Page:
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Detecting the fluorescence emission wavelength using a spatially modulated color mask in a compact flow cytometer platform
Conferences & Talks
20 May 2011 - 25 May 2011
We will present an optical detection technique that delivers high signal-to-noise discrimination to enable a flow cytometer that can combine high performance, robustness, compactness, and low cost. The enabling technique is termed “spatially modulated emission” and generates a time-dependent signal as a continuously fluorescing (bio-) particle traverses an optical transmission pattern along the fluidic channel. Correlating the detected signal with the known transmission pattern achieves high discrimination of the particle signal from background noise. Additionally, the particle speed can be deduced from the correlation analysis.
Our method uses a large excitation/emission volume along the fluidic channel in order to increase the total flux of fluorescence light that originates from a particle while requiring minimal optical alignment. Despite the large excitation/detection volume (~ 1mm), the mask pattern enables a high spatial resolution in the micron range. This allows for detection and characterization of particles with a separation (in flow direction) comparable to the dimension of individual particles. In addition, the concept is intrinsically tolerant of background fluorescence originating from fluorescent components in solution, fluorescing components of the chamber and contaminants on the surface.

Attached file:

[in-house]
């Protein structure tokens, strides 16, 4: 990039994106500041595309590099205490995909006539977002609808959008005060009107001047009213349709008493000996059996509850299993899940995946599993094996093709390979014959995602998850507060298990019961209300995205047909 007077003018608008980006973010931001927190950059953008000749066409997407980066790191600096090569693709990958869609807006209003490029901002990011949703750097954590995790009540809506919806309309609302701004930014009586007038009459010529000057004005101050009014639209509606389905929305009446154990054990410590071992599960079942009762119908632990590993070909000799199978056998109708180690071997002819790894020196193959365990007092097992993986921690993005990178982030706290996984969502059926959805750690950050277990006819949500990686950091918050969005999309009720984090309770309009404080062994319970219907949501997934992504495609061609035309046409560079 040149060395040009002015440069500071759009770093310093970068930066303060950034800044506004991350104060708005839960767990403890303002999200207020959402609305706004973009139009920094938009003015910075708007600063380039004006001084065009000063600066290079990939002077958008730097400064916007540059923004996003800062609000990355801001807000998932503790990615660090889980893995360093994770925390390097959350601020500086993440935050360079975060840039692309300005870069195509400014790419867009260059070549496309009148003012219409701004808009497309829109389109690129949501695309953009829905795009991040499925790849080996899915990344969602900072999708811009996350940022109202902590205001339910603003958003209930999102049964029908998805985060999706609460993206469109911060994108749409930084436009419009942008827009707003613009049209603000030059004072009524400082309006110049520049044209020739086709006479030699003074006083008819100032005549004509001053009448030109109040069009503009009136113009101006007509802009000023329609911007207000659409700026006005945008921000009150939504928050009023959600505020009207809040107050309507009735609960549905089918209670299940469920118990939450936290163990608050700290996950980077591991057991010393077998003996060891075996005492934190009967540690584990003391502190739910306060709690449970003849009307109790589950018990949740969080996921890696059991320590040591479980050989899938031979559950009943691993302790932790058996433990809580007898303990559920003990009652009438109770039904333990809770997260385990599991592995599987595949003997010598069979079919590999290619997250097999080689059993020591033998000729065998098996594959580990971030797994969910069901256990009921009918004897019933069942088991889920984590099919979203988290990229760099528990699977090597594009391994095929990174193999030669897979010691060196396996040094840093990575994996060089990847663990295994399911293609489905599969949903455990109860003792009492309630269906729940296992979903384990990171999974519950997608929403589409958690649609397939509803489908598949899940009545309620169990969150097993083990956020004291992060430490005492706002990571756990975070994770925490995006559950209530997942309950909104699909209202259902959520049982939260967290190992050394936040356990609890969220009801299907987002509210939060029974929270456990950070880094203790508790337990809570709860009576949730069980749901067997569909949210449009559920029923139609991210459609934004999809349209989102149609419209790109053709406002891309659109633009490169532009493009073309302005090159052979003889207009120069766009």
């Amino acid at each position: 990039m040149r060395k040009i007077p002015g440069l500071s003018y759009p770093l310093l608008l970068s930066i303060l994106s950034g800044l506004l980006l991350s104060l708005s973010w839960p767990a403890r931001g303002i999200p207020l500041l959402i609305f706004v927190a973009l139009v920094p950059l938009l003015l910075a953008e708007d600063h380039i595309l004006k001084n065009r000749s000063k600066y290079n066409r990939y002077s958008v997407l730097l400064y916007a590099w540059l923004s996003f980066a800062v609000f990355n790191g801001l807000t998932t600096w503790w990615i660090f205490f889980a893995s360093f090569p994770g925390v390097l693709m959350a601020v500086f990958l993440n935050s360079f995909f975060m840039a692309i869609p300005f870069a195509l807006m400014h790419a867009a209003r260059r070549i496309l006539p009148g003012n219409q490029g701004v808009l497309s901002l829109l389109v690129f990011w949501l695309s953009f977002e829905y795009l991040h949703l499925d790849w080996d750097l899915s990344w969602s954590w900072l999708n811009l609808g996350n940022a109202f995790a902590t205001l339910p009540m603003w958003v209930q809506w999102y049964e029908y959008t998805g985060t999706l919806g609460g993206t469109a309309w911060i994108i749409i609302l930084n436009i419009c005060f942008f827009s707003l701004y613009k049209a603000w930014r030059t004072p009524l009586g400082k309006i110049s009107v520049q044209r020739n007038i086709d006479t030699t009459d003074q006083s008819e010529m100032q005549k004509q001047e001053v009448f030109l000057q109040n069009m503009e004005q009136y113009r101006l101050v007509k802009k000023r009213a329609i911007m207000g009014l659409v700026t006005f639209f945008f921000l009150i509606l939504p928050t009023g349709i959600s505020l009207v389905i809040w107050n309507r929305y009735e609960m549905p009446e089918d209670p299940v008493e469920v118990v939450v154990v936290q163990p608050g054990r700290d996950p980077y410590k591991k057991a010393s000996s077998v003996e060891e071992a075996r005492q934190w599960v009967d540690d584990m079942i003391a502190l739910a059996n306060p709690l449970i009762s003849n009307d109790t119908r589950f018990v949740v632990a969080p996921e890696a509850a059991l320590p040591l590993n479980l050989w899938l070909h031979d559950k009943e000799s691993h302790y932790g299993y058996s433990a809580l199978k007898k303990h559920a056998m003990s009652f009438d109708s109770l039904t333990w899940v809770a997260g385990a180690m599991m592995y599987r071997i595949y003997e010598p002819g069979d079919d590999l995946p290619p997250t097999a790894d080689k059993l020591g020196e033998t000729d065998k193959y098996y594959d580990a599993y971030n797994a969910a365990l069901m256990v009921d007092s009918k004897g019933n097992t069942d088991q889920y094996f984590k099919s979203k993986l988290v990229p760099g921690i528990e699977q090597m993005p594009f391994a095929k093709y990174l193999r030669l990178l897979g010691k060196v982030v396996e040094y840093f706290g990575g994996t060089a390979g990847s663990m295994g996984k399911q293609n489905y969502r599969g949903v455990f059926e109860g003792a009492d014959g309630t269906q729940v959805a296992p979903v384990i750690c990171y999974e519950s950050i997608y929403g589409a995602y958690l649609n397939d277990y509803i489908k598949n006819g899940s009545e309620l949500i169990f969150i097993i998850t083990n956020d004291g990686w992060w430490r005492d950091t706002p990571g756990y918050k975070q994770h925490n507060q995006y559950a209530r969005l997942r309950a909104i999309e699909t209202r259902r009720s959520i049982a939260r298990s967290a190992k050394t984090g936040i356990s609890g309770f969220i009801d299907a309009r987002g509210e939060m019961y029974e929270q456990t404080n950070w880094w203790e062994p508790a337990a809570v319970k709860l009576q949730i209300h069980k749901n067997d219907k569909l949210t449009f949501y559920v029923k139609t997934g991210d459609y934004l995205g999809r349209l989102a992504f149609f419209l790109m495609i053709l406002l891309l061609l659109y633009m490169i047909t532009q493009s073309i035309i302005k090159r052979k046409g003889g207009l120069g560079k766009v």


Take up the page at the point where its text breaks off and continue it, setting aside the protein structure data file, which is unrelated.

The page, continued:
We will present the characterization of different particles by fluorescence emission wavelength measurements. We encode a two-color emission measurement into a time-dependent intensity signal on a single large-area detector. This is performed by filtering fluorescence emission of different fluorescence particles through a patterned color mask. Thereby, the particles' fluorescence emission spectrum is encoded in a time-dependent intensity signal when passing the emission mask. We will demonstrate our experimental results of micro-beads loaded with PE and Pe-Cy5 that is excited at 532 nm. Furthermore, we will show that the system is suitable for a commercial lymphocyte flow assay in whole blood, which utilizes PE and Pe-Cy5 to differentiate CD3-, CD4- and CD8-cells.
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Stephen Hoover, CEO, PARC
27 October 2014 | Toronto, Canada
Conferences & Talks